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A shed where a child was born.
She bled into straw—
Who can write this?
Rubble of light:
We have no words
For what is happening—
Still language endures
As he stood in a torn
Shivering a little,
In a night theater, in Bremen.
I wrote this poem, in summer within earshot of the sea. What Celan said about language in extremity has always haunted me. I was also thinking how we have no words for the act of giving birth. It was important to me that the poet’s coat should be green.
August 14, 2004
From Quickly Changing River (2008); first published in The Harvard Review 28 (Spring 2005)
I have never been to Krakow,
I imagine it filled with chestnut trees.
It was a green day when you died and hard the telling of it,
Now is the time for patience.
The west is a knot of thundershowers,
The east, a nest of small scale fires.
On terraces covered with roses
Instead of honey bees, bullets swarm.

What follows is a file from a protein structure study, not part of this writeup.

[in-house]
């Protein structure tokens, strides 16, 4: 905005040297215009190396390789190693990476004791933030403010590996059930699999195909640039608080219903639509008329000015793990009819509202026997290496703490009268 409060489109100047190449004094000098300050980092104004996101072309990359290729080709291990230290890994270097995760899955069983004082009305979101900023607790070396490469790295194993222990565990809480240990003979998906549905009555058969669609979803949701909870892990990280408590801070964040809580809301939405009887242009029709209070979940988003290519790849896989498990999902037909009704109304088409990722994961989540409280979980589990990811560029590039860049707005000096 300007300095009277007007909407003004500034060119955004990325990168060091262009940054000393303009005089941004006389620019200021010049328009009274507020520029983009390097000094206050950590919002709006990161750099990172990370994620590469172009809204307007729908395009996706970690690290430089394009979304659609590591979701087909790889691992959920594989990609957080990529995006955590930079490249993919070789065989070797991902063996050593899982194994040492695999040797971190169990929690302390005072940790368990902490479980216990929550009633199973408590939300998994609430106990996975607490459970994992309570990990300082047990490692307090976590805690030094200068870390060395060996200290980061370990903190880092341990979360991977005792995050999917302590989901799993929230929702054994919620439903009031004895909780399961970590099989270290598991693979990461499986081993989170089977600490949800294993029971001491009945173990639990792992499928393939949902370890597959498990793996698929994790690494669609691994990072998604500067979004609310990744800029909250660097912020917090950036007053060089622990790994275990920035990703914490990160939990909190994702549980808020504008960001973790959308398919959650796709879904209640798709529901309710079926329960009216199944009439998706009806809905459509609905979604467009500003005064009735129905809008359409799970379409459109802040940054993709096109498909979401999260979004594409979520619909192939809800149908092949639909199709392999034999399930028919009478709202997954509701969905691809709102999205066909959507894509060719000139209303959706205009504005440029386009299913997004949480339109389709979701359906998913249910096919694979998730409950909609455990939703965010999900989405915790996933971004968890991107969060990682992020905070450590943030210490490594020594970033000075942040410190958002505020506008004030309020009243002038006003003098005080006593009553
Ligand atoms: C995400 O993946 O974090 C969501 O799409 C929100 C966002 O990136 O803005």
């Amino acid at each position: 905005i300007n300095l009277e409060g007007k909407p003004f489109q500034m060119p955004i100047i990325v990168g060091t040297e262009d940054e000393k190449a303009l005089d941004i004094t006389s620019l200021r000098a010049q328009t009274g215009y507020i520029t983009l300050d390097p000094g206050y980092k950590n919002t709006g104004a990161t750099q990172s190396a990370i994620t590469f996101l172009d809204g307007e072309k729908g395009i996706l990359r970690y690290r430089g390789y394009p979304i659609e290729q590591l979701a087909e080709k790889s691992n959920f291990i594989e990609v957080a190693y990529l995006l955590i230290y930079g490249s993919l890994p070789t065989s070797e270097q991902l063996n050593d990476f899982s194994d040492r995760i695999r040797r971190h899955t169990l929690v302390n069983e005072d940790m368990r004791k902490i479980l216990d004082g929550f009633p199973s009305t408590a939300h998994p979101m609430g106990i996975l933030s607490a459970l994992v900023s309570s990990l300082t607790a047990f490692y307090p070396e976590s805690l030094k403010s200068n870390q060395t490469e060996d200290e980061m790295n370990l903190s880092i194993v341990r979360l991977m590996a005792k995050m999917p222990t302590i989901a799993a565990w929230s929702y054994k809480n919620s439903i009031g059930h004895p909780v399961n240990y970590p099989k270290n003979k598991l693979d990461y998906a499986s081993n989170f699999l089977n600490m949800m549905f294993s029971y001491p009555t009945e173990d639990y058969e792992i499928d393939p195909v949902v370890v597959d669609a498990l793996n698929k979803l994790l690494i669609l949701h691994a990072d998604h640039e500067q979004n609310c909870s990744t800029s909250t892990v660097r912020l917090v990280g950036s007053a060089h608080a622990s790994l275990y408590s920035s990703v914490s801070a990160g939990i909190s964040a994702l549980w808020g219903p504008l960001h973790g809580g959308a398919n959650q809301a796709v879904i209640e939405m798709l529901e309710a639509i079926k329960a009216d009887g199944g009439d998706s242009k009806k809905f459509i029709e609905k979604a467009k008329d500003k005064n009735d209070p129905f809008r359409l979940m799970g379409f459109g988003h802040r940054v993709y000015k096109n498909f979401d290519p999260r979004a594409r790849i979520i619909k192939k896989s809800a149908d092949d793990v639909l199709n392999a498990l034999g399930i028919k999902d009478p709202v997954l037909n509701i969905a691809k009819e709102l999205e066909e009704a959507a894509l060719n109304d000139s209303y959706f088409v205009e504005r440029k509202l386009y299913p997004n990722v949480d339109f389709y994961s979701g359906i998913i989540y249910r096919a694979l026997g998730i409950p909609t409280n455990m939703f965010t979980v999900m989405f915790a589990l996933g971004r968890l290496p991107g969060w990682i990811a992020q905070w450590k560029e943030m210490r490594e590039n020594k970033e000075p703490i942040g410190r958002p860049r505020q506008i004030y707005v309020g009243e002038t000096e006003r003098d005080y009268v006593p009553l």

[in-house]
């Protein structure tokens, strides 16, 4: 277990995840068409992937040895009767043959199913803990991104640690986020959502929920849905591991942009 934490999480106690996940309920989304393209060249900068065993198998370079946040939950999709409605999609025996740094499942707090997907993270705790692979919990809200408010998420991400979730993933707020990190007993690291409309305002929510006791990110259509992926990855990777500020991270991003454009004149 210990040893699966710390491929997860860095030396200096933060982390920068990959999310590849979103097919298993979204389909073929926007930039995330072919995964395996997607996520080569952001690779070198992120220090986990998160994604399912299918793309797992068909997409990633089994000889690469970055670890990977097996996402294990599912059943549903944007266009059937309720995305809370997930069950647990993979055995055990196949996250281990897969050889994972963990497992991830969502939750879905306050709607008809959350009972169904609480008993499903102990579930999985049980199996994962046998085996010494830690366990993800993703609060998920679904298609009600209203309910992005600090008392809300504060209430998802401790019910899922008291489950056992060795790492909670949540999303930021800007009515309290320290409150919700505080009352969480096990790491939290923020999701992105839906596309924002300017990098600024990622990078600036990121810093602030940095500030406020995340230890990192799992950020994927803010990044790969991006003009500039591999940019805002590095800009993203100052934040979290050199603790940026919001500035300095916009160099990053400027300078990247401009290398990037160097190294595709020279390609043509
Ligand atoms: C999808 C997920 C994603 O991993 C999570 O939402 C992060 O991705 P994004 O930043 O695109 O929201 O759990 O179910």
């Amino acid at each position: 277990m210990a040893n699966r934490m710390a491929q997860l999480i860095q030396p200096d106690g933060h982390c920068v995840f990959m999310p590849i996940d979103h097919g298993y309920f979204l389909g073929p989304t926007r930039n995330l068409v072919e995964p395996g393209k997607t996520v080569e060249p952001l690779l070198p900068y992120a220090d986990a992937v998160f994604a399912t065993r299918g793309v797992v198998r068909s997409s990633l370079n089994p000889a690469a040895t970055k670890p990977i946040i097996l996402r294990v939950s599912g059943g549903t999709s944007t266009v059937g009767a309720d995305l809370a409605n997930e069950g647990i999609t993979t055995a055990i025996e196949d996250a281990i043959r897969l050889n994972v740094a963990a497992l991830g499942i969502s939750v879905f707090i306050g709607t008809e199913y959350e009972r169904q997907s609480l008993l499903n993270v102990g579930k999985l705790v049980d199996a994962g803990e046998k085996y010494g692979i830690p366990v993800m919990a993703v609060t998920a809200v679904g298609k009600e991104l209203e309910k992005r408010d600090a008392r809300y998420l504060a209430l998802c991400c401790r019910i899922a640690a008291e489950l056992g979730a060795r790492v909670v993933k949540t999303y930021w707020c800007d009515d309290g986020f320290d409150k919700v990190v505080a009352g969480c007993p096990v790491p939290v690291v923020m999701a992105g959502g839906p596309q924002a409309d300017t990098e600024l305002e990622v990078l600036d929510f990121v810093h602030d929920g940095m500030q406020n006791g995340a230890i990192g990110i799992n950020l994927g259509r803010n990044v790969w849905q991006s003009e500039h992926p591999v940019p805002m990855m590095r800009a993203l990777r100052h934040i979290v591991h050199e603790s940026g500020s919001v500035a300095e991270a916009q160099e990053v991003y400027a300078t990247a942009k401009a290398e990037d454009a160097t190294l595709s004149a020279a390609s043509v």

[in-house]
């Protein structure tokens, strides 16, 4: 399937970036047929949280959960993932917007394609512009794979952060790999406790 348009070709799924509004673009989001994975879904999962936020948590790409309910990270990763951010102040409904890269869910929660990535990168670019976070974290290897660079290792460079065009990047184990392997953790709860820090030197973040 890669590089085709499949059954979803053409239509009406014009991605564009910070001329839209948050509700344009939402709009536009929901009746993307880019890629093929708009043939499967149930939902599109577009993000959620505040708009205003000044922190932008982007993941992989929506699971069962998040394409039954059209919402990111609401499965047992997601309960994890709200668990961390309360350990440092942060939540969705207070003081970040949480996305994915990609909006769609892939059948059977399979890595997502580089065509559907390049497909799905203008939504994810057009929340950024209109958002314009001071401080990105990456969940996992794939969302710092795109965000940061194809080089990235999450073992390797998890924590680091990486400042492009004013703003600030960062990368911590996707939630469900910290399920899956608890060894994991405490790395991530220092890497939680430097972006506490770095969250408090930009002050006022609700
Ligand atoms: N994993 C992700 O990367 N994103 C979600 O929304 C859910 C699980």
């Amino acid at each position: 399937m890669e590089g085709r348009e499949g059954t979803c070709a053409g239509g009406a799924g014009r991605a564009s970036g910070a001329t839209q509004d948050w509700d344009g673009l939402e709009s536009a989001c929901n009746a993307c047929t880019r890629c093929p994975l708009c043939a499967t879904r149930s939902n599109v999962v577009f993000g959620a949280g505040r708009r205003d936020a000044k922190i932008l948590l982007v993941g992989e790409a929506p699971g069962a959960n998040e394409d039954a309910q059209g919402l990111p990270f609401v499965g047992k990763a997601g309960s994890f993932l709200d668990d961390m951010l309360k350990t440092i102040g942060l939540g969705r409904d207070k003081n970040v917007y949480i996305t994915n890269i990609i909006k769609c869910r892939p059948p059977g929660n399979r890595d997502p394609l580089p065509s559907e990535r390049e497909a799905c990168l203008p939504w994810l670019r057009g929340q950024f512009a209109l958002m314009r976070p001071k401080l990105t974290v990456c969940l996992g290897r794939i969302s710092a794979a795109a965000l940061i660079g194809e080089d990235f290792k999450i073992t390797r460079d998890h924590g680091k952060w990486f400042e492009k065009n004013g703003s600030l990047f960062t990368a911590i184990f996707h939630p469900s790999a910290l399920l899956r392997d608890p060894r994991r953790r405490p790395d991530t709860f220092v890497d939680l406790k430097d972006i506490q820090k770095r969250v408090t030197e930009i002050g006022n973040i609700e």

In alleyways torn silk reveals the bodies of infants
Laid head to toe in caskets of desire.
On a dresser made of mahogany
A woman’s hand arranges a display of attar,
Each vial culled from a separate continent —
Jasmine, lilac, rose — last of all, attar of earth,
Red earth in pouring rain,
August 14th in the year of the Lord, 2004.
Was it wet in Krakow when you died?
Through airport lounges and shuttered doors,
Through coast lines gashed by mist
Through barricades of blunt words,
Torment of the ant and ox,
In a miserable century with its corrupt couplings
You kept note of it all,
Petticoats trimmed with lace from the black heart of Europe,
Cotton from India, crystal from Lithuania,
A woman’s cheek wet with dew as paradise swims up,
Gold fish, icon of the journeying soul,
In a garden pond struck by muscular roots and fleshly scents
Ferocious toil with pitchfork and spade.
How much time is enough in the life of a poet?
You cannot answer now.
The chestnut trees are thick with rain.
You turn away from the window pane,
The dirt is a honeycomb of consonants.
Hour by hour as you come close to your death
Someone whose face is covered with a veil,
Man or woman I cannot tell,
Reads from the Letter of Paul to the Corinthians.
Reads in a slow, clear but quavering voice,
In speech that erodes the clarity of your own,
Crystalline disturbance of the liquid atmosphere
Where sun and storm collide,
Reads in the tongues of men and of angels,
From the poems you composed and poems to come,
Zone of limestone, chestnut and linden
Zone of sweet water, laced by fever,
Book of the migrant soul,
Now losing, now finding love.
– In memory of Czeslaw Milosz, 1911-2004